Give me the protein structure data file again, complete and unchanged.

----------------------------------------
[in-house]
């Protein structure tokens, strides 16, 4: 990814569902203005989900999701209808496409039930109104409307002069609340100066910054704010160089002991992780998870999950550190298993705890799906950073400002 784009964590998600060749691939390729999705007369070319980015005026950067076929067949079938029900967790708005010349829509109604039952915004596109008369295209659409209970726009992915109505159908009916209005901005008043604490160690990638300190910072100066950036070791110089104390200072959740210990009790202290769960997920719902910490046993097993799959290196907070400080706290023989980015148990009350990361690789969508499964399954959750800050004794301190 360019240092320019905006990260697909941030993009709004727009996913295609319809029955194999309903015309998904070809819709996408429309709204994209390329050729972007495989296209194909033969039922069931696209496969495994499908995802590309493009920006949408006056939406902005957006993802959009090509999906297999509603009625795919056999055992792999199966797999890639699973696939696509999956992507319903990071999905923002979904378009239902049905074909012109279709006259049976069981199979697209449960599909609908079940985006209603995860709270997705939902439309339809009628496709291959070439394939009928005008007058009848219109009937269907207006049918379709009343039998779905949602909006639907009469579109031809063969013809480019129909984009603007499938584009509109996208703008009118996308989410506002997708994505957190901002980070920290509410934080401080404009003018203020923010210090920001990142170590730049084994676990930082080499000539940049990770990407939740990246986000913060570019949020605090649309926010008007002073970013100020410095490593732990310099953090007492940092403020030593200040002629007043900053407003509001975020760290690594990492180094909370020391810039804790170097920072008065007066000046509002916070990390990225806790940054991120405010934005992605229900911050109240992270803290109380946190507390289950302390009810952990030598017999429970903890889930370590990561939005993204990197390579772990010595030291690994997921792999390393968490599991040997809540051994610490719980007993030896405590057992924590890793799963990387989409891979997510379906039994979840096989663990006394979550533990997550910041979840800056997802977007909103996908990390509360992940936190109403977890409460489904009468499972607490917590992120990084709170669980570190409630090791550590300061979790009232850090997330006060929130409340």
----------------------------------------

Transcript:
[in-house]
């Protein structure tokens, strides 16, 4: 990814569902203005989900999701209808496409039930109104409307002069609340100066910054704010160089002991992780998870999950550190298993705890799906950073400002 784009964590998600060749691939390729999705007369070319980015005026950067076929067949079938029900967790708005010349829509109604039952915004596109008369295209659409209970726009992915109505159908009916209005901005008043604490160690990638300190910072100066950036070791110089104390200072959740210990009790202290769960997920719902910490046993097993799959290196907070400080706290023989980015148990009350990361690789969508499964399954959750800050004794301190 360019240092320019905006990260697909941030993009709004727009996913295609319809029955194999309903015309998904070809819709996408429309709204994209390329050729972007495989296209194909033969039922069931696209496969495994499908995802590309493009920006949408006056939406902005957006993802959009090509999906297999509603009625795919056999055992792999199966797999890639699973696939696509999956992507319903990071999905923002979904378009239902049905074909012109279709006259049976069981199979697209449960599909609908079940985006209603995860709270997705939902439309339809009628496709291959070439394939009928005008007058009848219109009937269907207006049918379709009343039998779905949602909006639907009469579109031809063969013809480019129909984009603007499938584009509109996208703008009118996308989410506002997708994505957190901002980070920290509410934080401080404009003018203020923010210090920001990142170590730049084994676990930082080499000539940049990770990407939740990246986000913060570019949020605090649309926010008007002073970013100020410095490593732990310099953090007492940092403020030593200040002629007043900053407003509001975020760290690594990492180094909370020391810039804790170097920072008065007066000046509002916070990390990225806790940054991120405010934005992605229900911050109240992270803290109380946190507390289950302390009810952990030598017999429970903890889930370590990561939005993204990197390579772990010595030291690994997921792999390393968490599991040997809540051994610490719980007993030896405590057992924590890793799963990387989409891979997510379906039994979840096989663990006394979550533990997550910041979840800056997802977007909103996908990390509360992940936190109403977890409460489904009468499972607490917590992120990084709170669980570190409630090791550590300061979790009232850090997330006060929130409340």